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Brazilian Jiu Jitsu teaches strength over technique

Published: November 30, 2007
Section: Features


1130077.jpgYou’ve got a guy’s behind planted squarely on your face, his arms wrapped around your feet, and he has complete control over whether or not you break a bone in the next two seconds. What do you do?

Come to Brazilian Jiu Jitsu club and you’ll find out how you can reverse the situation, or, if impossible, when to give up.

Brazilian Jiu Jitsu is a form of martial arts where two people wrestle one-another mostly through grappling (gripping) and ground-fighting – with the idea being to obtain a position of dominance over the other person so that his or her body is completely at your mercy. That person can either submit (give up) by tapping the floor with his or her hand, or attempt to force the other person to lose the dominant position.

“It’s a lot like chess,” explained Ben Bar ‘10. “Instead of trying to pin the guy down, you try to get the other guy to give up…you get him in a position where anything you do will injure him and he doesn’t want that.” David Nash added that the sport is unique in that position, not strength, wins the competition. “You’re not getting hit in the face…it’s a physical game with many ways to win.” “It’s guile over strength. Yeah, if you’re 250 pounds and all muscle you can get your way out of anything, but that’s like running through a wall when there’s a door there,” explained Dan Goodman ‘08, President of the club. “If it’s pure strength vs. pure technique, technique will always win.”

Currently, the club’s five regulars and scattered part-timers train under coach Greg Pomfred, a professional fighter in many sports leagues, including the Aggressive Submission Grappling League. Although Greg is a slimly built fellow, whom Goodman noted probably cannot bench press as much as he can or do other “stereotypical” strength tests as well, Goodman laughed when asked whether Pomfred was capable. “If the two of us were to fight one on one Greg could easily kick my ass.”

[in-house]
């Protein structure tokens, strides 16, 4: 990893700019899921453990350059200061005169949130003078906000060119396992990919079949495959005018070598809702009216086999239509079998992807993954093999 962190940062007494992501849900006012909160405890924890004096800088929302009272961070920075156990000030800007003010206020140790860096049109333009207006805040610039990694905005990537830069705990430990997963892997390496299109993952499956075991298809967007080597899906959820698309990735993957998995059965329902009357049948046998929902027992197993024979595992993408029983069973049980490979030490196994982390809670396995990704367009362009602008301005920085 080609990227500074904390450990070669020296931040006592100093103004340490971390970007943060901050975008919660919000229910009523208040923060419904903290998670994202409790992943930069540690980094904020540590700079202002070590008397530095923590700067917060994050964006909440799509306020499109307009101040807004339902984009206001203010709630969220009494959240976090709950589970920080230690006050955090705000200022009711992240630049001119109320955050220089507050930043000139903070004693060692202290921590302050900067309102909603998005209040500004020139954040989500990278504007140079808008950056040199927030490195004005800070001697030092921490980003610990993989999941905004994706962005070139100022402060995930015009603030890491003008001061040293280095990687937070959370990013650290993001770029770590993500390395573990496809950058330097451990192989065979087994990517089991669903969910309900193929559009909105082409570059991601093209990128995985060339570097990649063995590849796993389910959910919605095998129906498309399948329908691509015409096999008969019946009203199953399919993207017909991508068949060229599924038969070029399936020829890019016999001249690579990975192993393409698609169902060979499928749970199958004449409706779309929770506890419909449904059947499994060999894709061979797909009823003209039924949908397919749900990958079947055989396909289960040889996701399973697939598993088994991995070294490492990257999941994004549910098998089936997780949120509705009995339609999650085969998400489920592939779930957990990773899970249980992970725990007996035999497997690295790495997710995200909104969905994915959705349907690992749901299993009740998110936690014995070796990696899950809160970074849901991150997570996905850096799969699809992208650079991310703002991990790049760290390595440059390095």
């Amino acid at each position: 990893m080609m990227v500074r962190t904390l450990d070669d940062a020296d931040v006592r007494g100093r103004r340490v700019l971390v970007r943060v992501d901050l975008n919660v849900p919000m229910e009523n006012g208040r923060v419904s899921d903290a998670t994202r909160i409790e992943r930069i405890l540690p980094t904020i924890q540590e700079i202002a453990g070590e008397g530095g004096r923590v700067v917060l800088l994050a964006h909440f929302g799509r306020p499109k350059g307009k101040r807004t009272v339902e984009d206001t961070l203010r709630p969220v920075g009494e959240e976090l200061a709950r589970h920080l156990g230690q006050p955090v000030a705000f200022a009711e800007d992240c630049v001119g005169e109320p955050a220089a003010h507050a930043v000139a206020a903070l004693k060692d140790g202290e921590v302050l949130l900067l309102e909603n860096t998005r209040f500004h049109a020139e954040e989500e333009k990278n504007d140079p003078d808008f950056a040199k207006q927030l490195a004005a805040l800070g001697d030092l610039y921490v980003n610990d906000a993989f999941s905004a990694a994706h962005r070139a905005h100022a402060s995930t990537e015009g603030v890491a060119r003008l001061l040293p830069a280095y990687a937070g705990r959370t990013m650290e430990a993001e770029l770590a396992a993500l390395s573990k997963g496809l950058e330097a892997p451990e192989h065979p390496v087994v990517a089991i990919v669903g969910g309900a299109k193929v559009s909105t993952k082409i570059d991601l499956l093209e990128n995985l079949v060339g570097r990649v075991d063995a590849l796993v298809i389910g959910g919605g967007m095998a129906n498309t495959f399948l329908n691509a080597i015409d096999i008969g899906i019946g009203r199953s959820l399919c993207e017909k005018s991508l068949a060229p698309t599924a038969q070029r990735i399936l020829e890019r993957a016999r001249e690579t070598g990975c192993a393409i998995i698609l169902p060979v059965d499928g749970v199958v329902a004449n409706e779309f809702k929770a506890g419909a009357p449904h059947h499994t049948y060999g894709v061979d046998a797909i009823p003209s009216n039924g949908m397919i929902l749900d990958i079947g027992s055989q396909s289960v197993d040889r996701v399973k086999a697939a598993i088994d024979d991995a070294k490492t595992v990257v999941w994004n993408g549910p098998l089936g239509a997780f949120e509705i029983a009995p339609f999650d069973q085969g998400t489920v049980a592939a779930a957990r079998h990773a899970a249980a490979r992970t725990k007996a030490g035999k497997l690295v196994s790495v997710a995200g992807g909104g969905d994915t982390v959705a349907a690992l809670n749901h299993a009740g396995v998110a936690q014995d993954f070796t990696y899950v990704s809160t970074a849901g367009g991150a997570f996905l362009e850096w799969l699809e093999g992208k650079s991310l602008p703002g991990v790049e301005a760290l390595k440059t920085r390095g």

Assisting oftentimes is Joe Lauzon, a professional Mixed Martial Arts fighter from Hawaii. Lauzon has won many competitions in martial arts fighting, and his prowess has earned him the titles of “World Fighting Lead Grand Prix Champion,” and according to MassMMA.net, “2004 fighter of the year.”

Though the club is professional in nature and is coached by some pretty capable people, no one is excluded from joining and anyone can become a good fighter with a little bit of training. “Everyone has something new to bring to the table,” stated Goodman. “It’s very creative, and people have different ways of approaching the sport.. We’re not here to hurt you – we learn together.” Nash added “you’re learning grappling through grappling. You’re working hard, you’re sweating…it creates a different kind of friendship.” And if someone doesn’t know when to submit and is in a position to become injured, “you be nice, let him go, or apply the hold until he passes out..just kidding!” Bar smiled, noting that if done right, Brazilian Jiu Jitsu is a civil sport. Nash’s favorite move is the “leg lock,” whereby one person attacks another’s legs from the flying (standing) position in an attempt to instantly submit him.

No one has ever gotten injured by failing to submit, though a couple of freak accidents have occurred where an ankle or knee was bent the wrong way. “It’s a safe way to work out frustration,” Goodman expressed. “People don’t want to get hurt doing something and they don’t want to just learn a bunch of BS that they can’t use. [Brazilian Jiu Jitsu] is the best of both worlds.”

The reward to becoming an effective fighter is self evident once you’ve reached that level. “I’m always against a larger guy. And I’ve beaten him a lot,” said Bar. “BJJ works, and it’s surprisingly safe.”

People interested in joining are warned to wear either tight or scant clothing, as anything can be torn most likely will be torn, and there is lots of scuffing and tension. “But,” Bar added “some people are hesitant to come because they’ll get completely destroyed. That’s not what we do though. We accommodate everyone…the whole point is to teach others.”

Brandeis’ Jiu Jitsu club meets from 8-10 on Tuesdays and Fridays in Gosman Sports center. More information can be found at http://my.brandeis.edu/clubs/kfss.